With the U.S. Open starting tomorrow, everyone is looking to Pebble Beach—and everyone at Pebble Beach is looking to the skies and worrying about the weather.
Players, officials, and spectators are hoping for sunny skies and cool temperatures. They’re likely to get their wish. A quick check of the Internet shows a placid forecast: sunshine and highs in the mid 60s.
To which I say, “Damn.”
Sorry, but I want rain. Maybe some hail. Thunderstorms would be nice. And wind. Lots of wind.
Without inclement weather I’m afraid Pebble is going to play pretty easy. Yes, I know all about the changes made to toughen the course for the Open. (I’ve written about them.) But a weather-free Pebble can be pretty tame, and I like to see the best golfers in the world challenged. Make them earn their money.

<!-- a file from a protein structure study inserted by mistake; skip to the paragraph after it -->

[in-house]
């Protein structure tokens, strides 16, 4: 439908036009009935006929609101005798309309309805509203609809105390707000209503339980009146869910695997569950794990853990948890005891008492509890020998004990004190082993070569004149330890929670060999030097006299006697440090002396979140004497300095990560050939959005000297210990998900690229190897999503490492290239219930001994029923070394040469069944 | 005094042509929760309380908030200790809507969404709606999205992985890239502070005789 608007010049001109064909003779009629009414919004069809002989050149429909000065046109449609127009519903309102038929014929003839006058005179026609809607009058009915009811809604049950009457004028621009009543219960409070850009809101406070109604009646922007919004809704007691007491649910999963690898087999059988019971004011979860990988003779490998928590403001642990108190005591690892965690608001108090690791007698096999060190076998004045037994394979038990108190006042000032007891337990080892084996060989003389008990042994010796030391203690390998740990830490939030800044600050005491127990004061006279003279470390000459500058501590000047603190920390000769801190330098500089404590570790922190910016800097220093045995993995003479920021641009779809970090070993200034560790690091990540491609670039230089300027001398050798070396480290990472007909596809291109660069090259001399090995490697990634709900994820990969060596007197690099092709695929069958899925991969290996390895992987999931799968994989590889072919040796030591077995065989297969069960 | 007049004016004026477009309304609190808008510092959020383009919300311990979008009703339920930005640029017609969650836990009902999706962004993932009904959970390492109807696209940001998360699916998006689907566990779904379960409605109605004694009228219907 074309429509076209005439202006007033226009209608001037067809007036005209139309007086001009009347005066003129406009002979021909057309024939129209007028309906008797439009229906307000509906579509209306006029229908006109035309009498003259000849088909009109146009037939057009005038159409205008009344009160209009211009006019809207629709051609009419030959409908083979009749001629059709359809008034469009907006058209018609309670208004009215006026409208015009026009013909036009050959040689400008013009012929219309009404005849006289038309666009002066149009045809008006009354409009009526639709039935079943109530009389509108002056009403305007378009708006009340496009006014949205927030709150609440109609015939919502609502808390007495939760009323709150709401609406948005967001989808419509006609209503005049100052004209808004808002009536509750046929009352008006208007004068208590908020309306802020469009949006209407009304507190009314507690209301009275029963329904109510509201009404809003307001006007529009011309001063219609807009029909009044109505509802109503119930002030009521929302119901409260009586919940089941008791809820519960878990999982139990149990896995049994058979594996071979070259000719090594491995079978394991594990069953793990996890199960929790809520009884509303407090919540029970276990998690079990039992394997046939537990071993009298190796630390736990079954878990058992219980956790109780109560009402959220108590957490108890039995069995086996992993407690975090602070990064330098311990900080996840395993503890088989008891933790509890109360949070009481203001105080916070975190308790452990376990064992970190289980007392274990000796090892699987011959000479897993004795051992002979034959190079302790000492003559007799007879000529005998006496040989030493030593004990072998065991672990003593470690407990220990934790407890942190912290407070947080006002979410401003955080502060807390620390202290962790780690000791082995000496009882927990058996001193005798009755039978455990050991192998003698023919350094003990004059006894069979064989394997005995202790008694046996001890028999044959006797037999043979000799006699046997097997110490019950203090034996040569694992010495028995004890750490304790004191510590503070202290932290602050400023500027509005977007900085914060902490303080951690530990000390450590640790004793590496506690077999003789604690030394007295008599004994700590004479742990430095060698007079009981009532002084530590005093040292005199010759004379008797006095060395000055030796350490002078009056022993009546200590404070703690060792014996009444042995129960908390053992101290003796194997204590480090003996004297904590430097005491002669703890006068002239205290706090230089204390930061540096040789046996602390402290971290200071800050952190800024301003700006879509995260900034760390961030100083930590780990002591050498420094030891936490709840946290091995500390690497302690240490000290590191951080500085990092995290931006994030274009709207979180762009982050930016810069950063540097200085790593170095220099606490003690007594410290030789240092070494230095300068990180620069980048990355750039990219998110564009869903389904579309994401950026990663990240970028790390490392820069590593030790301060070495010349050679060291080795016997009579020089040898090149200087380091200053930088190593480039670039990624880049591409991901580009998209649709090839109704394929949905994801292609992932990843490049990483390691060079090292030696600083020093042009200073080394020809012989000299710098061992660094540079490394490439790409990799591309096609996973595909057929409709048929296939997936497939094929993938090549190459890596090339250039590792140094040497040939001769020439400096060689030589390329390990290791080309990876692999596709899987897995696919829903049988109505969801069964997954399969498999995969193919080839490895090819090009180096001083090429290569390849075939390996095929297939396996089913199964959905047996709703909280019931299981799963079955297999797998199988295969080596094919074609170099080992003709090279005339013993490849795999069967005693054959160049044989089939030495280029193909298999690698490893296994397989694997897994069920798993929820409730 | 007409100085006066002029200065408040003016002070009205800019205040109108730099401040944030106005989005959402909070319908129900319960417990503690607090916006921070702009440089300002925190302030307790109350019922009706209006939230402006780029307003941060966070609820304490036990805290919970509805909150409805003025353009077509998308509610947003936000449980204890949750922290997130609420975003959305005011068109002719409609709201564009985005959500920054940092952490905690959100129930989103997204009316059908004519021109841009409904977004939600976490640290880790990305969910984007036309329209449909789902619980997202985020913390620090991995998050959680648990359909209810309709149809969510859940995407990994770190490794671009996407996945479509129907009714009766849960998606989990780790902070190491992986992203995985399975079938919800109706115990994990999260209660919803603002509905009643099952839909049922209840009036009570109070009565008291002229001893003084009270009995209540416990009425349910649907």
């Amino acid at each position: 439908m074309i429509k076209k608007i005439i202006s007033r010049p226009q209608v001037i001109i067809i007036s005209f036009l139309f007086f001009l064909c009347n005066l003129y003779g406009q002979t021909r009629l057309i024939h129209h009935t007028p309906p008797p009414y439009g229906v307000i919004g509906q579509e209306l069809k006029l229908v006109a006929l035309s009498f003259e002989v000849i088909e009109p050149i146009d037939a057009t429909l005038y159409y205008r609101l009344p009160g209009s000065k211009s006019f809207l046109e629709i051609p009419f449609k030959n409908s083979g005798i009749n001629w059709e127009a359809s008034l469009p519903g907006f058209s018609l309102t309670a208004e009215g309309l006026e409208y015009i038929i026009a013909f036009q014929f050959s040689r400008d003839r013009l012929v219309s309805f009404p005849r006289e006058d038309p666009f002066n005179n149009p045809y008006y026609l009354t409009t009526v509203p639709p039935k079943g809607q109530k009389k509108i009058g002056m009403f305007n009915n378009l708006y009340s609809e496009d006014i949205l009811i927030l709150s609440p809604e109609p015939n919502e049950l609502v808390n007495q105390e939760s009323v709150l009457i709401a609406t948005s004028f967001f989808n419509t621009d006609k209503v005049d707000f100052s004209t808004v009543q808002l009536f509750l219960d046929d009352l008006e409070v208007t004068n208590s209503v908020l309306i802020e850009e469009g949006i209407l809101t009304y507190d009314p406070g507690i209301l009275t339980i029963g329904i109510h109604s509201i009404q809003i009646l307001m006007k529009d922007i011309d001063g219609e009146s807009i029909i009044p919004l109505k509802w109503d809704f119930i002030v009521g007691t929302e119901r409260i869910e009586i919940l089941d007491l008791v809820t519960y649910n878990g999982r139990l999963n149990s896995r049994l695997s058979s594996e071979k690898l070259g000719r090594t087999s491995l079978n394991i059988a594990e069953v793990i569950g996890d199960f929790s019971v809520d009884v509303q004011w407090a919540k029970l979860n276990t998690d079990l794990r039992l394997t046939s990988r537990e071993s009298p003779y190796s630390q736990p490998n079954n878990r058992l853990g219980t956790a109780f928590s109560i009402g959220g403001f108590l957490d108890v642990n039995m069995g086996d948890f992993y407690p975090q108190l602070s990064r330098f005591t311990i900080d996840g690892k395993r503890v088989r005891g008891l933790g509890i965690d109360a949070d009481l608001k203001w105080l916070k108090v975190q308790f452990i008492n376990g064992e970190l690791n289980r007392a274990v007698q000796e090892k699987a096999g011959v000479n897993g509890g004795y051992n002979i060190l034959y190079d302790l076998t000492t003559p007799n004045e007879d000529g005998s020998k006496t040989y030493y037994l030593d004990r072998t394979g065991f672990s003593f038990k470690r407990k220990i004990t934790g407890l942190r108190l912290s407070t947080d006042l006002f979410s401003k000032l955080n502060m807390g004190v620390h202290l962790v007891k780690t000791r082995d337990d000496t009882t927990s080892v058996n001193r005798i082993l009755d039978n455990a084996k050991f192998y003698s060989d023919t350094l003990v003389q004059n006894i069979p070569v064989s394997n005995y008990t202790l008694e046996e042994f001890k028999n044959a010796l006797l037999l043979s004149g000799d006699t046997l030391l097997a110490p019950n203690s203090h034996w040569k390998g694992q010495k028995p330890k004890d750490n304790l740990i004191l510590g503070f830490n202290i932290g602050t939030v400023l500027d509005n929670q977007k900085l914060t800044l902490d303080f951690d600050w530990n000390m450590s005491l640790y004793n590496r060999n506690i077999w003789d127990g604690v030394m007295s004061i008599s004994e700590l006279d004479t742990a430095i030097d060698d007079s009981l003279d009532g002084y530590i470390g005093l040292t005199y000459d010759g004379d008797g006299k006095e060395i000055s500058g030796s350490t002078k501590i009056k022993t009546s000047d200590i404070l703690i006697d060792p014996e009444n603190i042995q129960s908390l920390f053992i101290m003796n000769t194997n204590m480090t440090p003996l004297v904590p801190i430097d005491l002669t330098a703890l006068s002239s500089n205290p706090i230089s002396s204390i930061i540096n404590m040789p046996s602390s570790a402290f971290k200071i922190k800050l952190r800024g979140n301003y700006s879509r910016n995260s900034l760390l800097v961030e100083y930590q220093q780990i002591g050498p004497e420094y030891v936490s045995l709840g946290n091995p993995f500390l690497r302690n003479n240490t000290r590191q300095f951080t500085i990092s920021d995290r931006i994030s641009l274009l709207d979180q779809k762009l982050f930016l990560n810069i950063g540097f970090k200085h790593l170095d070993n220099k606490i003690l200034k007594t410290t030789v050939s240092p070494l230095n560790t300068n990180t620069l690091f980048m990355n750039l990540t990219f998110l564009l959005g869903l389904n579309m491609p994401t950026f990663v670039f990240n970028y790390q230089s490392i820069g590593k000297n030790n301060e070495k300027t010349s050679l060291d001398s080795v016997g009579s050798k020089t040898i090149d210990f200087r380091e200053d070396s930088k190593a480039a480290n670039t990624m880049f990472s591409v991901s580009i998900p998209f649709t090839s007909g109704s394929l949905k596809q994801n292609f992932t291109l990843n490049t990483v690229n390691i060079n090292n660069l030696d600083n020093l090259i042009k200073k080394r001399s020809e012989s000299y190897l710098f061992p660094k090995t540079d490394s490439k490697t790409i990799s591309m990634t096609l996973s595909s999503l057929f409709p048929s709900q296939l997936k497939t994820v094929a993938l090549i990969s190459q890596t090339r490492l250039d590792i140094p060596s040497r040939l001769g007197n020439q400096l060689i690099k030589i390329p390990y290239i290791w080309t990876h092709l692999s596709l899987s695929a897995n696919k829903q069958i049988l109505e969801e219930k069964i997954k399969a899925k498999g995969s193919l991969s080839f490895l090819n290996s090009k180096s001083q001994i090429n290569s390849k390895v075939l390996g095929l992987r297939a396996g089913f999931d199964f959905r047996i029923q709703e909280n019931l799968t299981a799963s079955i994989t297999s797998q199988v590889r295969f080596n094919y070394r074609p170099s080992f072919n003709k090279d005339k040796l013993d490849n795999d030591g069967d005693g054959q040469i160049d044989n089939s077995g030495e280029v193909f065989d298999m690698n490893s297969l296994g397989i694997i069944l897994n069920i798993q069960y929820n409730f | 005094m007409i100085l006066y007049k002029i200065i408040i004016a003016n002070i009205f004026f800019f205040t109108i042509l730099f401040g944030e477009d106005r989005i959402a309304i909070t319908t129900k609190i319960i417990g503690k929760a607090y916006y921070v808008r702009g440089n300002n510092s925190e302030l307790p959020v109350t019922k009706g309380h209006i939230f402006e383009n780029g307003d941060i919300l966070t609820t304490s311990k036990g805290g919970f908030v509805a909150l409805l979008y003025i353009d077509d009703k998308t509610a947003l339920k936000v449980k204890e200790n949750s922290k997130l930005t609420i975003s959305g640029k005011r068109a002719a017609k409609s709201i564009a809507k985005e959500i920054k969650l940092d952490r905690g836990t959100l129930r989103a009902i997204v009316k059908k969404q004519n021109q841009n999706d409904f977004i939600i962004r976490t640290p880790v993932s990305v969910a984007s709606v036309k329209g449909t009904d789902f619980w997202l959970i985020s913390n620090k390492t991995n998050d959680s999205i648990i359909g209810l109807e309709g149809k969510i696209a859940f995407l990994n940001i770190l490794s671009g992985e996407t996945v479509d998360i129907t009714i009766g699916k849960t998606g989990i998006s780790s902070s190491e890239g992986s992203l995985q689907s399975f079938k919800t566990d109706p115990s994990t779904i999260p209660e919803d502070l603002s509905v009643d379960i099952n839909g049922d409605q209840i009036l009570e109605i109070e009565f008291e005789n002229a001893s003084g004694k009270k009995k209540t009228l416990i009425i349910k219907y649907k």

And save the good weather for when the rest of us are out there.
Somewhat related, much has been made of the USGA’s “Brown is the New Green” philosophy. I’m not arguing against wiser water use and firmer, faster courses. I just find it odd that Pebble Beach has been chosen as the place to promote less-than-green conditioning.
A “brown” Pebble is very likely a dead Pebble. Typical Monterey Peninsula weather keeps the course green. Very green. So America’s golfers could be confused about what the USGA is espousing; it’s similar to what happens when we see Augusta National for four days a year and then insist on similar conditions at Goat Track Muni. It doesn’t make sense.
For more on the brown=green philosophy, and how it will affect the golf courses you and I play, read this article by former USGA agronomist Tim Moraghan. Then ask your local superintendent what he (or she) thinks about brown and green.